This week’s feature for Teacher of the Year is Diane Vaniman, a mathematics teacher at West Wilson Middle School.
Vaniman teaches algebra and eighth grade math at West Wilson, where she has been for two years. Prior to West Wilson, she taught at Mt. Juliet Middle School for 11 years.
Vaniman hasn’t always taught mathematics. She owned her own dance studio in Florida, where she taught dance for 17 years.
After moving to Tennessee, she decided to follow another career path. Because of her years of experience at her studio, education seemed like the right choice. Growing up in the studio, teaching hundreds of students and coaching competition teams, provided a full background working with children.
“Teaching was just a natural thing, because really I’d been a teacher my whole life,” she said.
Vaniman completed an online curriculum with Western Governor’s University in mathematics education, focusing on middle school math content.
She was interested in middle school because that is the age where many students struggle with math. Middle school mathematics, and especially algebra, is more difficult than any math class the students have experienced at that point in their education.
“I feel like you can still relate to them and catch them,” Vaniman said. She said you can show them that they can overcome a difficult subject and help build their confidence.
Her dance background influences how she teaches in the classroom. Difficult new subjects can sometimes be dull for students, so she finds ways to pique their interest.
“I’ll start a chant about something we’re learning or we’ll get up and do a little dance,” she said. “I think that’s what makes it a little bit different.”
“Try to find something to keep them engaged besides just moving their pencil,” she continued.
Because algebra is an honors course, Vaniman likes to challenge her students.
“I love to see productive struggle on the kids,” she said. “Then when they get it, that lightbulb of ‘Oh is that all you do,’ that’s just really fun for me.”
She also enjoys seeing her students grow from beginning of eighth grade to young adults preparing to enter high school.
“I just really enjoy the kids,” she said. “I enjoy working with the kids and watching them learn, watching them grow throughout the whole year.”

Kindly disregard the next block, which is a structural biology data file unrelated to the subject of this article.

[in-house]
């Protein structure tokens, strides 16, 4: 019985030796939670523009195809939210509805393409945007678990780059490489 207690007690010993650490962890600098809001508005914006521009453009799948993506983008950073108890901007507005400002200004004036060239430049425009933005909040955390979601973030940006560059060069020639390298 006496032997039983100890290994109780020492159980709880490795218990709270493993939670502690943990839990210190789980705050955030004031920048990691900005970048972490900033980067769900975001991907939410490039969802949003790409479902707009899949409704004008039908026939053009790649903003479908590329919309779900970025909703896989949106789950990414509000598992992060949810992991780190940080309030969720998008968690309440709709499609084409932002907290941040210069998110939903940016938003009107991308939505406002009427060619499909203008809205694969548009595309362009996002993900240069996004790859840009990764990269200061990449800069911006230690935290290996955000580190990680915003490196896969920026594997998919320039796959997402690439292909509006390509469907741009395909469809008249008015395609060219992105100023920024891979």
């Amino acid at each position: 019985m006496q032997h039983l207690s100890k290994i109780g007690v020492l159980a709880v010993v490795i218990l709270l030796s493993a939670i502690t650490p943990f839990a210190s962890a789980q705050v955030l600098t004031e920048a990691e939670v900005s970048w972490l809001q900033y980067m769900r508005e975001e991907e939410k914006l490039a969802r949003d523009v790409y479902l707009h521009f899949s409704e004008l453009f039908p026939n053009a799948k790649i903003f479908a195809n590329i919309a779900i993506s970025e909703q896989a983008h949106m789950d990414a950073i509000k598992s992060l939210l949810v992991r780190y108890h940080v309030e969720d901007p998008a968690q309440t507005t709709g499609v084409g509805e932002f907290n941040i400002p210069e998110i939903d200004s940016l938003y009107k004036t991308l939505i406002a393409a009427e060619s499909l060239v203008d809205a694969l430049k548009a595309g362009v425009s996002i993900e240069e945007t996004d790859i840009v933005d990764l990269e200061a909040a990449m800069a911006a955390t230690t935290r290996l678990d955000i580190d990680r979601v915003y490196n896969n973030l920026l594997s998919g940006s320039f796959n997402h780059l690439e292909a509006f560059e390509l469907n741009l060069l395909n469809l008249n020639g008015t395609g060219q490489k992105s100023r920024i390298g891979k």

Vaniman has a mantra in her classroom: Struggling isn’t failing; it’s your entry point to learning.
“They’re learning how to learn, what they have to do to get it,” she said. “When they move into high school and start taking some of those higher-ended classes, I feel like it’s helping to prepare them.”
Another way she prepares her students is by having them complete a quarterly ACT practice. Much of what they learn in algebra in on the test, so the additional practice helps them become familiar with the questions and build their confidence.
“It’s rewarding to see them grow up like that, and send them on their way,” she said.
In addition to teaching in the classroom, she also helped choreograph a school production. She said the experience was rewarding being a part of a school community effort outside of the classroom.
“As teachers we wear so many hats,” she said. “There’s times we have to parent, times we do social work. We don’t just teach. Teaching algebra is just a small portion of what we do.”
Vaniman learned that she was chosen Teacher of the Year at a faculty meeting on her 60th birthday. She has been nominated every year for the past 10 years.
“Being nominated every year by your peers in an honor,” she said. “It’s humbling. Sometimes we don’t even get to talk to each other we get so busy, so you wonder does anybody really know what you’re doing in the classroom. It was very touching.”